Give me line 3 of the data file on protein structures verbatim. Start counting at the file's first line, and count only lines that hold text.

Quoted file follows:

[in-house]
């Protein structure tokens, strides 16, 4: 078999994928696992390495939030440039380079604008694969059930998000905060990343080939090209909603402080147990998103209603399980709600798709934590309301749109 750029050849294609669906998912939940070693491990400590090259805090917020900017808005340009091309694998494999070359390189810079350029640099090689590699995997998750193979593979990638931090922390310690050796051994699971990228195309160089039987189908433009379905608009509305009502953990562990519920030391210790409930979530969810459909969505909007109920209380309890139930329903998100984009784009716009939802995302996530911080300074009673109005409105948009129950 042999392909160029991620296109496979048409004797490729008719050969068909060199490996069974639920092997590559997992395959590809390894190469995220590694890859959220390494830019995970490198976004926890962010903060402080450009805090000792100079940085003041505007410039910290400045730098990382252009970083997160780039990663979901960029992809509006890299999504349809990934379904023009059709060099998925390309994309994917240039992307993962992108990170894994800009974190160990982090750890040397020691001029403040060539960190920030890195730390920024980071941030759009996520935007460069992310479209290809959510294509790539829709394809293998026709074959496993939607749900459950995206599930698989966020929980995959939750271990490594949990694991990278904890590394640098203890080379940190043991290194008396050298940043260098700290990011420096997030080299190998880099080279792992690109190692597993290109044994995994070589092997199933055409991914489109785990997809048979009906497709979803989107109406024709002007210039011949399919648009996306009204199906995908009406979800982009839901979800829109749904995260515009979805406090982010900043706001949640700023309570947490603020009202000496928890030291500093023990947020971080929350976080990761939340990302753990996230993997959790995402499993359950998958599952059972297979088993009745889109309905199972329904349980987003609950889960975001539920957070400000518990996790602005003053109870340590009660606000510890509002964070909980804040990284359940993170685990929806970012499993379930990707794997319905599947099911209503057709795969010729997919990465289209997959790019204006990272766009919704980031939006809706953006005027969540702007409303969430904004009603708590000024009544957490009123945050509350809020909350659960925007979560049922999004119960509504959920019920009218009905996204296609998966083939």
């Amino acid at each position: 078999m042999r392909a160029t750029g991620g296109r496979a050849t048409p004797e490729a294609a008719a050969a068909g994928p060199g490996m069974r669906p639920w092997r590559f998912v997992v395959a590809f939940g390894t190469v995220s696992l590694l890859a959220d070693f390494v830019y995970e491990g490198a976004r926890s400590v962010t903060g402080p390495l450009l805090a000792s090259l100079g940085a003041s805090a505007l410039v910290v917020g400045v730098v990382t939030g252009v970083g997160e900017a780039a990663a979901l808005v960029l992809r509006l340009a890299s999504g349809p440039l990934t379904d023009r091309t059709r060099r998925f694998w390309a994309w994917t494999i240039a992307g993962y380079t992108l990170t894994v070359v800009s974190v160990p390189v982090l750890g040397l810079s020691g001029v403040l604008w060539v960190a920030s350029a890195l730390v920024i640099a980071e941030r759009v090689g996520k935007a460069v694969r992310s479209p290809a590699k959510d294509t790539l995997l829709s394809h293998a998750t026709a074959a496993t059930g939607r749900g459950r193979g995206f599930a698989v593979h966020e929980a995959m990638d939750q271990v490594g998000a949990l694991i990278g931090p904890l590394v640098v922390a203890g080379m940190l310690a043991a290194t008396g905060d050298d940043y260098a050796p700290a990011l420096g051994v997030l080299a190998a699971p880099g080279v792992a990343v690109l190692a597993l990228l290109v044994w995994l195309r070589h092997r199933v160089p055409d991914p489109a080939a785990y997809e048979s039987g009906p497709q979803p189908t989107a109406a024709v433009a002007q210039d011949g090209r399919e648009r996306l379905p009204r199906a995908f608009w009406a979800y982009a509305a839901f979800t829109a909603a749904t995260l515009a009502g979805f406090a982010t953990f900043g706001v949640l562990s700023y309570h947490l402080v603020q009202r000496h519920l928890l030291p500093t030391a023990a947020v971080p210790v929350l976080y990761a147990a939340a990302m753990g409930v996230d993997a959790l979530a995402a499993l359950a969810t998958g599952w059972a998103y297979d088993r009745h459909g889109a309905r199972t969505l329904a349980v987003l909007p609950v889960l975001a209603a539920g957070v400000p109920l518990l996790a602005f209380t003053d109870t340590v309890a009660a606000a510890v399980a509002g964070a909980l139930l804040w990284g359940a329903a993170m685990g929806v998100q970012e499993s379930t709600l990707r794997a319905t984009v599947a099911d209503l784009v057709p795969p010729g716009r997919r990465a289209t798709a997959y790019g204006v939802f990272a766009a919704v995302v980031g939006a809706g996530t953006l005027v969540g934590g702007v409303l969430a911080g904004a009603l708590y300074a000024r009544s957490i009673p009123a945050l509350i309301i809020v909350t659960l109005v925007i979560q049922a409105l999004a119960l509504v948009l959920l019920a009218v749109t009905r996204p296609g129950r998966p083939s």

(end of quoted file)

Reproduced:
């Amino acid at each position: 078999m042999r392909a160029t750029g991620g296109r496979a050849t048409p004797e490729a294609a008719a050969a068909g994928p060199g490996m069974r669906p639920w092997r590559f998912v997992v395959a590809f939940g390894t190469v995220s696992l590694l890859a959220d070693f390494v830019y995970e491990g490198a976004r926890s400590v962010t903060g402080p390495l450009l805090a000792s090259l100079g940085a003041s805090a505007l410039v910290v917020g400045v730098v990382t939030g252009v970083g997160e900017a780039a990663a979901l808005v960029l992809r509006l340009a890299s999504g349809p440039l990934t379904d023009r091309t059709r060099r998925f694998w390309a994309w994917t494999i240039a992307g993962y380079t992108l990170t894994v070359v800009s974190v160990p390189v982090l750890g040397l810079s020691g001029v403040l604008w060539v960190a920030s350029a890195l730390v920024i640099a980071e941030r759009v090689g996520k935007a460069v694969r992310s479209p290809a590699k959510d294509t790539l995997l829709s394809h293998a998750t026709a074959a496993t059930g939607r749900g459950r193979g995206f599930a698989v593979h966020e929980a995959m990638d939750q271990v490594g998000a949990l694991i990278g931090p904890l590394v640098v922390a203890g080379m940190l310690a043991a290194t008396g905060d050298d940043y260098a050796p700290a990011l420096g051994v997030l080299a190998a699971p880099g080279v792992a990343v690109l190692a597993l990228l290109v044994w995994l195309r070589h092997r199933v160089p055409d991914p489109a080939a785990y997809e048979s039987g009906p497709q979803p189908t989107a109406a024709v433009a002007q210039d011949g090209r399919e648009r996306l379905p009204r199906a995908f608009w009406a979800y982009a509305a839901f979800t829109a909603a749904t995260l515009a009502g979805f406090a982010t953990f900043g706001v949640l562990s700023y309570h947490l402080v603020q009202r000496h519920l928890l030291p500093t030391a023990a947020v971080p210790v929350l976080y990761a147990a939340a990302m753990g409930v996230d993997a959790l979530a995402a499993l359950a969810t998958g599952w059972a998103y297979d088993r009745h459909g889109a309905r199972t969505l329904a349980v987003l909007p609950v889960l975001a209603a539920g957070v400000p109920l518990l996790a602005f209380t003053d109870t340590v309890a009660a606000a510890v399980a509002g964070a909980l139930l804040w990284g359940a329903a993170m685990g929806v998100q970012e499993s379930t709600l990707r794997a319905t984009v599947a099911d209503l784009v057709p795969p010729g716009r997919r990465a289209t798709a997959y790019g204006v939802f990272a766009a919704v995302v980031g939006a809706g996530t953006l005027v969540g934590g702007v409303l969430a911080g904004a009603l708590y300074a000024r009544s957490i009673p009123a945050l509350i309301i809020v909350t659960l109005v925007i979560q049922a409105l999004a119960l509504v948009l959920l019920a009218v749109t009905r996204p296609g129950r998966p083939s």